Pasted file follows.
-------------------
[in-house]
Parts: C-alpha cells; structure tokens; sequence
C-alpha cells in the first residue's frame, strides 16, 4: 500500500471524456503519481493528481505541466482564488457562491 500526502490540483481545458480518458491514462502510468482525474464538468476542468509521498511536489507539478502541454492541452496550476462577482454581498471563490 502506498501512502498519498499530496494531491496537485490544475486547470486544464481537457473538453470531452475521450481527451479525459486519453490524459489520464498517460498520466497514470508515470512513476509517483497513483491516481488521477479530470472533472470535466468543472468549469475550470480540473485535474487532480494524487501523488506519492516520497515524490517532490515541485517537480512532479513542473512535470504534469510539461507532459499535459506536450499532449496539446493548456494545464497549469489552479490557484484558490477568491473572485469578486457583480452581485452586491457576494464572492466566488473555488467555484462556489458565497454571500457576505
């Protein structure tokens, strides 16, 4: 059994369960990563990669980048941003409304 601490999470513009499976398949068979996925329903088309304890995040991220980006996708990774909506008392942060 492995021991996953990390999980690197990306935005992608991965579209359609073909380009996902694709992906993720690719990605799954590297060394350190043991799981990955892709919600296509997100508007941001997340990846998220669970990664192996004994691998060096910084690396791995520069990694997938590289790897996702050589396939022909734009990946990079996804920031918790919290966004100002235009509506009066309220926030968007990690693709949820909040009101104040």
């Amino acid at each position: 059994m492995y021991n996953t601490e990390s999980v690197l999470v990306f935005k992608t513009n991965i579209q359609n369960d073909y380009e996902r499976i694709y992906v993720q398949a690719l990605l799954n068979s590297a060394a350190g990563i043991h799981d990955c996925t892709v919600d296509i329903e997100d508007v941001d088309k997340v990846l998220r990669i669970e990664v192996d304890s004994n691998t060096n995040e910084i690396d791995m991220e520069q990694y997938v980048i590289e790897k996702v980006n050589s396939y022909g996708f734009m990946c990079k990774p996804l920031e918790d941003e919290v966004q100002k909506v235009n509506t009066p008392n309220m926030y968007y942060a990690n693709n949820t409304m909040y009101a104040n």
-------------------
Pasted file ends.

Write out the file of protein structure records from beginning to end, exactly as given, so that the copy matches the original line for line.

[in-house]
Parts: C-alpha cells; structure tokens; sequence
C-alpha cells in the first residue's frame, strides 16, 4: 500500500471524456503519481493528481505541466482564488457562491 500526502490540483481545458480518458491514462502510468482525474464538468476542468509521498511536489507539478502541454492541452496550476462577482454581498471563490 502506498501512502498519498499530496494531491496537485490544475486547470486544464481537457473538453470531452475521450481527451479525459486519453490524459489520464498517460498520466497514470508515470512513476509517483497513483491516481488521477479530470472533472470535466468543472468549469475550470480540473485535474487532480494524487501523488506519492516520497515524490517532490515541485517537480512532479513542473512535470504534469510539461507532459499535459506536450499532449496539446493548456494545464497549469489552479490557484484558490477568491473572485469578486457583480452581485452586491457576494464572492466566488473555488467555484462556489458565497454571500457576505
């Protein structure tokens, strides 16, 4: 059994369960990563990669980048941003409304 601490999470513009499976398949068979996925329903088309304890995040991220980006996708990774909506008392942060 492995021991996953990390999980690197990306935005992608991965579209359609073909380009996902694709992906993720690719990605799954590297060394350190043991799981990955892709919600296509997100508007941001997340990846998220669970990664192996004994691998060096910084690396791995520069990694997938590289790897996702050589396939022909734009990946990079996804920031918790919290966004100002235009509506009066309220926030968007990690693709949820909040009101104040």
């Amino acid at each position: 059994m492995y021991n996953t601490e990390s999980v690197l999470v990306f935005k992608t513009n991965i579209q359609n369960d073909y380009e996902r499976i694709y992906v993720q398949a690719l990605l799954n068979s590297a060394a350190g990563i043991h799981d990955c996925t892709v919600d296509i329903e997100d508007v941001d088309k997340v990846l998220r990669i669970e990664v192996d304890s004994n691998t060096n995040e910084i690396d791995m991220e520069q990694y997938v980048i590289e790897k996702v980006n050589s396939y022909g996708f734009m990946c990079k990774p996804l920031e918790d941003e919290v966004q100002k909506v235009n509506t009066p008392n309220m926030y968007y942060a990690n693709n949820t409304m909040y009101a104040n």